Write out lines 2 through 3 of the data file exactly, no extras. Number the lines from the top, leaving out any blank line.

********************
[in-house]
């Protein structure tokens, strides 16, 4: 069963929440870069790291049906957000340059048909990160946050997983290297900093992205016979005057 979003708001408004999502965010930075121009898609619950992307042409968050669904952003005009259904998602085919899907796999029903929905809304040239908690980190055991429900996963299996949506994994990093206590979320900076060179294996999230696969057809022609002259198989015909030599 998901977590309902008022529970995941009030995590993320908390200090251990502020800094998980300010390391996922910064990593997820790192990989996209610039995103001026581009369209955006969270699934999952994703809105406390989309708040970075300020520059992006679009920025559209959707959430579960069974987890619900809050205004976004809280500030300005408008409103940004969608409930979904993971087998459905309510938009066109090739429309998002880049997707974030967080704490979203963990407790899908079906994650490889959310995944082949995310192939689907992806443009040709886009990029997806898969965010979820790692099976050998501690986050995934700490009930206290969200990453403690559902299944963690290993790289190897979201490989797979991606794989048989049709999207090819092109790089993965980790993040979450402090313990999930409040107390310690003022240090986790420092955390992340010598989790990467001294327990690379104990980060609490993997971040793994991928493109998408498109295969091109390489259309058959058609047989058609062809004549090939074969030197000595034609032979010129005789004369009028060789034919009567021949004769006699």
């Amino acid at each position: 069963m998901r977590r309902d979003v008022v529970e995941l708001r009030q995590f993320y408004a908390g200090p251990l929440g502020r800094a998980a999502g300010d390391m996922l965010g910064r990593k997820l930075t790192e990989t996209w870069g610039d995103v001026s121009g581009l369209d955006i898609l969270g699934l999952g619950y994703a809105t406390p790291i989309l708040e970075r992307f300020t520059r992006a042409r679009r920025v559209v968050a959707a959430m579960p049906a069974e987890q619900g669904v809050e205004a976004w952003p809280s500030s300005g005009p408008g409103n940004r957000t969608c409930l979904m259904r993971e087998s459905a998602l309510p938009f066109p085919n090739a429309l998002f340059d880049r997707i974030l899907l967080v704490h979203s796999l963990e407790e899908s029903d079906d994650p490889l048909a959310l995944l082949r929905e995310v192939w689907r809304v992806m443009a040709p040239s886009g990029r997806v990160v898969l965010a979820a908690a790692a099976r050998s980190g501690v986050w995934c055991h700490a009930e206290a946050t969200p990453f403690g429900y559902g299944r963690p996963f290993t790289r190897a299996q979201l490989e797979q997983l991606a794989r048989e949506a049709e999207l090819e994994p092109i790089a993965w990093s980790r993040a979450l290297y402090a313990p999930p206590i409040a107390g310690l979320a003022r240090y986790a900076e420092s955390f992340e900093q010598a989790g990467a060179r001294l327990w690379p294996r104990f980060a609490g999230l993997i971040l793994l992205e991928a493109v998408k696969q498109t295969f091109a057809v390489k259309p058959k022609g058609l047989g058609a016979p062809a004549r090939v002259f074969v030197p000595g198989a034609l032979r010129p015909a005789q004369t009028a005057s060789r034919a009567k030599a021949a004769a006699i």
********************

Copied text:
């Protein structure tokens, strides 16, 4: 069963929440870069790291049906957000340059048909990160946050997983290297900093992205016979005057 979003708001408004999502965010930075121009898609619950992307042409968050669904952003005009259904998602085919899907796999029903929905809304040239908690980190055991429900996963299996949506994994990093206590979320900076060179294996999230696969057809022609002259198989015909030599 998901977590309902008022529970995941009030995590993320908390200090251990502020800094998980300010390391996922910064990593997820790192990989996209610039995103001026581009369209955006969270699934999952994703809105406390989309708040970075300020520059992006679009920025559209959707959430579960069974987890619900809050205004976004809280500030300005408008409103940004969608409930979904993971087998459905309510938009066109090739429309998002880049997707974030967080704490979203963990407790899908079906994650490889959310995944082949995310192939689907992806443009040709886009990029997806898969965010979820790692099976050998501690986050995934700490009930206290969200990453403690559902299944963690290993790289190897979201490989797979991606794989048989049709999207090819092109790089993965980790993040979450402090313990999930409040107390310690003022240090986790420092955390992340010598989790990467001294327990690379104990980060609490993997971040793994991928493109998408498109295969091109390489259309058959058609047989058609062809004549090939074969030197000595034609032979010129005789004369009028060789034919009567021949004769006699």
């Amino acid at each position: 069963m998901r977590r309902d979003v008022v529970e995941l708001r009030q995590f993320y408004a908390g200090p251990l929440g502020r800094a998980a999502g300010d390391m996922l965010g910064r990593k997820l930075t790192e990989t996209w870069g610039d995103v001026s121009g581009l369209d955006i898609l969270g699934l999952g619950y994703a809105t406390p790291i989309l708040e970075r992307f300020t520059r992006a042409r679009r920025v559209v968050a959707a959430m579960p049906a069974e987890q619900g669904v809050e205004a976004w952003p809280s500030s300005g005009p408008g409103n940004r957000t969608c409930l979904m259904r993971e087998s459905a998602l309510p938009f066109p085919n090739a429309l998002f340059d880049r997707i974030l899907l967080v704490h979203s796999l963990e407790e899908s029903d079906d994650p490889l048909a959310l995944l082949r929905e995310v192939w689907r809304v992806m443009a040709p040239s886009g990029r997806v990160v898969l965010a979820a908690a790692a099976r050998s980190g501690v986050w995934c055991h700490a009930e206290a946050t969200p990453f403690g429900y559902g299944r963690p996963f290993t790289r190897a299996q979201l490989e797979q997983l991606a794989r048989e949506a049709e999207l090819e994994p092109i790089a993965w990093s980790r993040a979450l290297y402090a313990p999930p206590i409040a107390g310690l979320a003022r240090y986790a900076e420092s955390f992340e900093q010598a989790g990467a060179r001294l327990w690379p294996r104990f980060a609490g999230l993997i971040l793994l992205e991928a493109v998408k696969q498109t295969f091109a057809v390489k259309p058959k022609g058609l047989g058609a016979p062809a004549r090939v002259f074969v030197p000595g198989a034609l032979r010129p015909a005789q004369t009028a005057s060789r034919a009567k030599a021949a004769a006699i």